Using the federal Paycheck Protection Program and a state program for partial unemployment pay, Westerville, Ohio-based Orthopedic One retained 93 percent of its staff during elective surgery standstills, CEO Tim Smith told Columbus Business First.
Seven things to know:
1. After a statewide ban on elective procedures took effect in March — with exceptions for procedures needed to stop disease progression or loss of function — Orthopedic One saw 90 percent of its revenue vanish.
2. Orthopedic One was one of three healthcare groups in Central Ohio to qualify for a PPP loan from the Small Business Administration in the $5 million to $10 million range. Mr. Smith declined to specify the exact amount his practice received.
3. Orthopedic One also signed up for SharedWork Ohio, a partial-unemployment program designed to financially support approved businesses that keep employees at half their normal hours. The agreement lasts one year, meaning employees won't have to re-register if a second disruption to services occurs in that timeframe.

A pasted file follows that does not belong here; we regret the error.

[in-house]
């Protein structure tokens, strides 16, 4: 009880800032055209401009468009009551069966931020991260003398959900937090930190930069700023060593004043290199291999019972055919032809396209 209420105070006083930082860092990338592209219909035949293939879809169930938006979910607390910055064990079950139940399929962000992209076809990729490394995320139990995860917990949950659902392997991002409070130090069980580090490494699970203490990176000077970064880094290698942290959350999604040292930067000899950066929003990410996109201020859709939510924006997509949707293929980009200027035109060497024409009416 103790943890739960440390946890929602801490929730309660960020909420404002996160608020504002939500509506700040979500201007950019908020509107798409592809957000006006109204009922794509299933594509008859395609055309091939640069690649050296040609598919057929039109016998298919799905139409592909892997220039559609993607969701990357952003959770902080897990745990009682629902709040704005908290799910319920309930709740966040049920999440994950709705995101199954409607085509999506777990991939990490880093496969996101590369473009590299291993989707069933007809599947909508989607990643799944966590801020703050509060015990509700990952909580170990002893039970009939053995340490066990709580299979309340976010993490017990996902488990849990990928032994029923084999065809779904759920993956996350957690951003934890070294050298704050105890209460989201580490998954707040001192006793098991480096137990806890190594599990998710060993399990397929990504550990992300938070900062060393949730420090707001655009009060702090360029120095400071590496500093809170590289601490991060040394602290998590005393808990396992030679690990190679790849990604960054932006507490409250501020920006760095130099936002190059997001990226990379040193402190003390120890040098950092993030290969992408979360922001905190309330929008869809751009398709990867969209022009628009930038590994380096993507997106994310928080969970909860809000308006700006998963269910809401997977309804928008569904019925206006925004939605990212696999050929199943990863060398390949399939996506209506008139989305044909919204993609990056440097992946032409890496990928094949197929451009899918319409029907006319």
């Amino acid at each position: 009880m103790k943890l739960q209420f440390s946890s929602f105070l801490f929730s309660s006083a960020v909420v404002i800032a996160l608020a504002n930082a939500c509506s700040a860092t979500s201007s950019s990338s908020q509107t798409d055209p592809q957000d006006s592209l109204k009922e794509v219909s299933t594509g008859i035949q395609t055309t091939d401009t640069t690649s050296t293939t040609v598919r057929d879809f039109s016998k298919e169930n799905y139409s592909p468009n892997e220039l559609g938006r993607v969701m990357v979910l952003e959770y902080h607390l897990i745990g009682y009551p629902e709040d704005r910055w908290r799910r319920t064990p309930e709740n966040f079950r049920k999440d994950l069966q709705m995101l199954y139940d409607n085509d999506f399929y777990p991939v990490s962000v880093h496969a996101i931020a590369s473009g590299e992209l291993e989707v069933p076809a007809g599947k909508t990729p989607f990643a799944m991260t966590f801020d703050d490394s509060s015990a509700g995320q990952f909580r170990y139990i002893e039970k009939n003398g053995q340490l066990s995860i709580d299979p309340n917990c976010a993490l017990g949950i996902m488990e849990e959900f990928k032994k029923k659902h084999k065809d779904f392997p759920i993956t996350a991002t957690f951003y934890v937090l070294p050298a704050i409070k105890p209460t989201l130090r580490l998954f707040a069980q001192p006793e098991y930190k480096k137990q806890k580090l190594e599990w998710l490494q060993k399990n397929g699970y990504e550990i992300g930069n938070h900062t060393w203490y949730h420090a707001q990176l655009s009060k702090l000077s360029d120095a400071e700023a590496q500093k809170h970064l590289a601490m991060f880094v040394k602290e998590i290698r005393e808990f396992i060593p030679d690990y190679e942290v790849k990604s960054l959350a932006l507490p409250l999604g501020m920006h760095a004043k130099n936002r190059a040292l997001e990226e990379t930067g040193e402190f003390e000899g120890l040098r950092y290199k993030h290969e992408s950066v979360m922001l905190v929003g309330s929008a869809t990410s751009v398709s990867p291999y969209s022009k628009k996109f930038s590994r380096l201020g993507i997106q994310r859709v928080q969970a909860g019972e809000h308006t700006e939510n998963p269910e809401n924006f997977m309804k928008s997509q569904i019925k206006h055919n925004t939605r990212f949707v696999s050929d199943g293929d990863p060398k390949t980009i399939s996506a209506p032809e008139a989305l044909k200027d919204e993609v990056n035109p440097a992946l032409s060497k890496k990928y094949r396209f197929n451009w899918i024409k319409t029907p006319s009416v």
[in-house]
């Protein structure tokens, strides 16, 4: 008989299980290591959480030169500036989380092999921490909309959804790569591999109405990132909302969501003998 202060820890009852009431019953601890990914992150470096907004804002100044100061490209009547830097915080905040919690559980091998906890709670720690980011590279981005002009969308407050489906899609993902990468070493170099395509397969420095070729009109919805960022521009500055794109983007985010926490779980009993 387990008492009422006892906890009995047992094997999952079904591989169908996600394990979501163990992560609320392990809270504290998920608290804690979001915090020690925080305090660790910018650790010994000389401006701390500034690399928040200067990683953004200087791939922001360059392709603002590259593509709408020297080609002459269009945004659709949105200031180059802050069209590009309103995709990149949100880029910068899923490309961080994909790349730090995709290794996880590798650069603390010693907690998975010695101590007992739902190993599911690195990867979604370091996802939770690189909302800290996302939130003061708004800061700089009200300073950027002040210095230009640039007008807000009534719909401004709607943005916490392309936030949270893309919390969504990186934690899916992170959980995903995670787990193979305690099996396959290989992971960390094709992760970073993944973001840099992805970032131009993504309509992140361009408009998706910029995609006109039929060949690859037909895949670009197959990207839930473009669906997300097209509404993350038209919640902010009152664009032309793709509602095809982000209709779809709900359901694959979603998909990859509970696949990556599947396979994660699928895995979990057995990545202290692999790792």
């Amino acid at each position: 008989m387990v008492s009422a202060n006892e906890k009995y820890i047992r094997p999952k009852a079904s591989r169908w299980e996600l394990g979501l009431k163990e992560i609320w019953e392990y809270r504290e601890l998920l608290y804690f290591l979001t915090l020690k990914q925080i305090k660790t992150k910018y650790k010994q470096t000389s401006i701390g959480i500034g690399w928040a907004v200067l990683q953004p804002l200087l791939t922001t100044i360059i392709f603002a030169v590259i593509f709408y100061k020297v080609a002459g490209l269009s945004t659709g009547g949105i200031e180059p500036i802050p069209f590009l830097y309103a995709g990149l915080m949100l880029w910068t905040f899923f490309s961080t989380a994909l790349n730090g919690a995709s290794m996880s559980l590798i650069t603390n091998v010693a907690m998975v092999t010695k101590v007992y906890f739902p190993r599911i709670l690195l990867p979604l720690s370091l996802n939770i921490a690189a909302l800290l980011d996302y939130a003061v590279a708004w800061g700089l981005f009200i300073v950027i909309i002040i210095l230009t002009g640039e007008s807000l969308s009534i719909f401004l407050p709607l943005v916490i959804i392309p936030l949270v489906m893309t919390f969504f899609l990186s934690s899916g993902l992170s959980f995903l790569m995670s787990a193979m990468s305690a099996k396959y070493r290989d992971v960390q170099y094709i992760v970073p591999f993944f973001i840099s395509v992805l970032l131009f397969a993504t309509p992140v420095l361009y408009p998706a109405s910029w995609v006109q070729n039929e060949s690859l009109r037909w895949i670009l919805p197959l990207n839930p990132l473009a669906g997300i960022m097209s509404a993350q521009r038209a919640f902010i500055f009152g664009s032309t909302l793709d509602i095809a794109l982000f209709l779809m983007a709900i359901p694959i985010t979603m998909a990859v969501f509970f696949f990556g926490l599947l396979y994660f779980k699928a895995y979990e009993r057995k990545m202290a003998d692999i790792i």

4. In March, Orthopedic One's board members delayed plans for a new headquarters and four-story medical office with MRI services and physical and occupational therapy. Planning has since resumed, and construction on the Westerville facility could start within one or two months. Costs are expected to fall somewhere around $20 million.
5. The board also voted in March to suspend pay for all 60 physicians and surgeons, and to reduce management pay. About 40 positions were eliminated, and 10 other employees found new jobs, leaving 650 employees that stayed on part-time.
"If things continue as they're going now, the owners of Orthopedic One will obviously have lower income in 2020 than we otherwise would have had, but the business is strong and will be fine," Mr. Smith said.
6. For the practice, which is Ohio's largest, procedures gradually resumed in May. Volume is now at more than 80 percent of pre-pandemic levels.
7. If the state bans elective procedures again to preserve supplies, staffing and capacity for COVID-19 patients, Orthopedic One will take the exact same course of action it did the first time around, Mr. Smith said.